hydrurga's picture

Book on trees

Does anyone know of any good books that I can buy that cover UK trees, including identification characters and images of the various development stages (bud, flower, twig etc)? Also, if possible, not written in too technical a manner.

I've noticed "British Trees: A photographic guide to every common species (Collins Complete Guide)" (Sterry, 2008) and "Collins Tree Guide" (Johnson, 2006) - has anybody used either of these?

Pete
www.leptonyx.com/nature/

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landgirl's picture

Tree books

Trees in Britain, Europe and North America by Roger Phillips (1978) - excellent photos and very cheap secondhand, if you can find it.
AIDGAP guide to identification of deciduous broad-leaved trees and shrubs in winter - Andrew May and Jonathan Palmer (2000) - does what it says, clear line drawings and a key. I believe a new edition is due soon.
Trees of Britain and Northern Europe, Alan Mitchell and John Wilkinson, Collins 1982. Colour illustrations of trees including conifers.
Spotter's guide to trees, Usborne 1978 - children's book but useful for ID pointers for common trees.
I haven't felt the need to get anything more up to date, and anyway I like old and secondhand books!
Alyson

David Trevan's picture

Tree Books

One of my favourite tree books which I use a lot is "Cassell's Trees of Britain and Northern Europe" by David More and John White. It's quite a weighty tome,which covers 1800 species and cultivars. The colour illustrations are wonderful and it is laid out in taxonomic groups in family order. It also cover important garden cultivars which are also well illustrated.Don't know whether it is still in print, when I bought mine it was £50.00 but worth every penny!The illustrations cover habit,bark, leaves flowers and fruits.It was published in 2003.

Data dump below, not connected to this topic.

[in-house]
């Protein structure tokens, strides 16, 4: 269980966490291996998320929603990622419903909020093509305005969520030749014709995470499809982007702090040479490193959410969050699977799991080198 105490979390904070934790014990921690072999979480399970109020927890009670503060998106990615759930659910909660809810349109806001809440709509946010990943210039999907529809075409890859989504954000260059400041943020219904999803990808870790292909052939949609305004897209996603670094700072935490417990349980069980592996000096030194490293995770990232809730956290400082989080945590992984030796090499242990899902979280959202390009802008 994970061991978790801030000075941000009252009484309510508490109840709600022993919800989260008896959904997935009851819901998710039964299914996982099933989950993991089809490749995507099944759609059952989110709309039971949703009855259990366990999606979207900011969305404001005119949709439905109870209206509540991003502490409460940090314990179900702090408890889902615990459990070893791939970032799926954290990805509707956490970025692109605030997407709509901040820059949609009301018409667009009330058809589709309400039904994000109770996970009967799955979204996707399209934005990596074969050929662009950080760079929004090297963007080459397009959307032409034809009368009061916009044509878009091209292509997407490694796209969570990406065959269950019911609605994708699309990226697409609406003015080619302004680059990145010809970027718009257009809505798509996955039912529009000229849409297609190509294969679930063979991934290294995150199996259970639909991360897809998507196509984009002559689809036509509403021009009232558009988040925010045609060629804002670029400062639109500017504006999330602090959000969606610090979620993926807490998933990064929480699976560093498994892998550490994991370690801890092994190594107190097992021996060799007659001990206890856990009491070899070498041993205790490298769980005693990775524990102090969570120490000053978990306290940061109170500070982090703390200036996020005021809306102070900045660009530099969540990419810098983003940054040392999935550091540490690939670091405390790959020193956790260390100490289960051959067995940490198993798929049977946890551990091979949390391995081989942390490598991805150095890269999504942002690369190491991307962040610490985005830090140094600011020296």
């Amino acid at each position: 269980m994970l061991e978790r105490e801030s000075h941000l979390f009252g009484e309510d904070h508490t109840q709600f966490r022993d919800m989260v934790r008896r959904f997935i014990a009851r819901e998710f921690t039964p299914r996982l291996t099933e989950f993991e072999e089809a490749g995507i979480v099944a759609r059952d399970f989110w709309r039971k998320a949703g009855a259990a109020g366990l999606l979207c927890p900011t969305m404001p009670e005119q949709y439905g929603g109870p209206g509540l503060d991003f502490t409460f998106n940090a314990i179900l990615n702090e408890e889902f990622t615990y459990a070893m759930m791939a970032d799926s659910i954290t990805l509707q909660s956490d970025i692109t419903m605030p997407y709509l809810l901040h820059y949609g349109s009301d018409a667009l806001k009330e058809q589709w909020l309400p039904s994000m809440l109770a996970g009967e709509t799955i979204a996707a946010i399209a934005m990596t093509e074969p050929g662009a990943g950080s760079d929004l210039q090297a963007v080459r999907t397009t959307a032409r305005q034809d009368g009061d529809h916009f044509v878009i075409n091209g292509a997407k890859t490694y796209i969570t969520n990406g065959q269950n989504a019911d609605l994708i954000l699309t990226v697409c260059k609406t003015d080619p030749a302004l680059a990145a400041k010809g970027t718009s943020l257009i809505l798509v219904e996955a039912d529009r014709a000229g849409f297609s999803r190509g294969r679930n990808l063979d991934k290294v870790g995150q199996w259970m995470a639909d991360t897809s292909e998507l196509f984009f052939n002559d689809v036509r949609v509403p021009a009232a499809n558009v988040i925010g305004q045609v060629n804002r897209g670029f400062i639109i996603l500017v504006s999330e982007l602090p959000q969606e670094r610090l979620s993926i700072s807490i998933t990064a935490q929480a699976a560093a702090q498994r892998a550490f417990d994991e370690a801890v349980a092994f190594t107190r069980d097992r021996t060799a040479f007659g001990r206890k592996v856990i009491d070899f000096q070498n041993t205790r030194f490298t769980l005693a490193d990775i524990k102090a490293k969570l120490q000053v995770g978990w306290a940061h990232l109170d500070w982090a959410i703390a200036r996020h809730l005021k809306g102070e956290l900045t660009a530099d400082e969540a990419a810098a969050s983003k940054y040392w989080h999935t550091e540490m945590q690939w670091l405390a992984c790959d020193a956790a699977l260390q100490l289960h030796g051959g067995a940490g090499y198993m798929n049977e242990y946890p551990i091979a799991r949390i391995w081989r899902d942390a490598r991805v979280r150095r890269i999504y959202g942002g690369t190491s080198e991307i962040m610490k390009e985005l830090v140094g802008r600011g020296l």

David J Trevan

hydrurga's picture

Many thanks

Many thanks for your suggestions Alyson and David. Cassell's Trees looks excellent but I'll have to wait until I have the wherewithal. For the moment, I've ordered May's "A Guide to the Identification of Deciduous Broad - Leaved Trees and Shrubs in Winter", Mitchell's "The Trees of Britain and Northern Europe", and Sterry's "British Trees: A photographic guide to every common species". Hopefully my tree identification skills will take a turn for the better with those!

Pete
www.leptonyx.com/nature/

Rachy Ramone's picture

Tree books

I would certainly say, try to get as many tree books as you can. Ask around at work, put up a card on the noticeboard, check your local charity shops, and try asking on Freecycle/Freegle: whatever route(s) are open to you.

You will find that many of the books contradict each other: and - in my experience - several of the more modern books copy each other, and therefore copy mistakes. Also, they are woefully inconsistent in the information they provide: one will give a feature for one species, then not bother to tell you if other species in the same genus have the same feature or not. (I find this very maddening) So the more books you have, the better to get all the information.

When you find something contradictory, research it - this is the best way to learn.

Having the internet available is fabulous, but do bear in mind that it is often wrong... pics are often mis-labelled and, again, people do copy from each other, thus repeating mistakes.

My personal tree Best Books are:

Alan Mitchell's Field Guide to the Trees of Britain and Northern Europe (bought for £3 in a charity shop, excellent reference material)

AIDGAP guide to the ID of broadleaved trees in winter (from the FSC website - excellent for getting started on winter buds)

Collins Complete Guide to British Trees (the blue cover is the one I have, it's very good: there is a newer version out with a black cover and more info. It's small enough to take out in the field, but has a lot of info in it.)

After a few months, you will realise which book you are constantly looking at, and which ones you no longer use.

I have to say that when out with my Botany Crew, all of us bring different books: and this is very useful for promoting discussion, and in covering gaps. That's why I would recommend getting as many as you can - cheap, preferably!

Hope this helps.

Rachy Ramone

How to take close-ups with cheap phone and hand-lens:
http://tree-and-shrub-id.blogspot.co.uk/p/how-to-close-ups.html
Field Guides for Budding Botanists:
http://www.amazon.co.uk/-/e/B01A8YB0WY

hydrurga's picture

Re: Tree Books

Thanks for the great advice Rachy!

Pete
www.leptonyx.com/nature/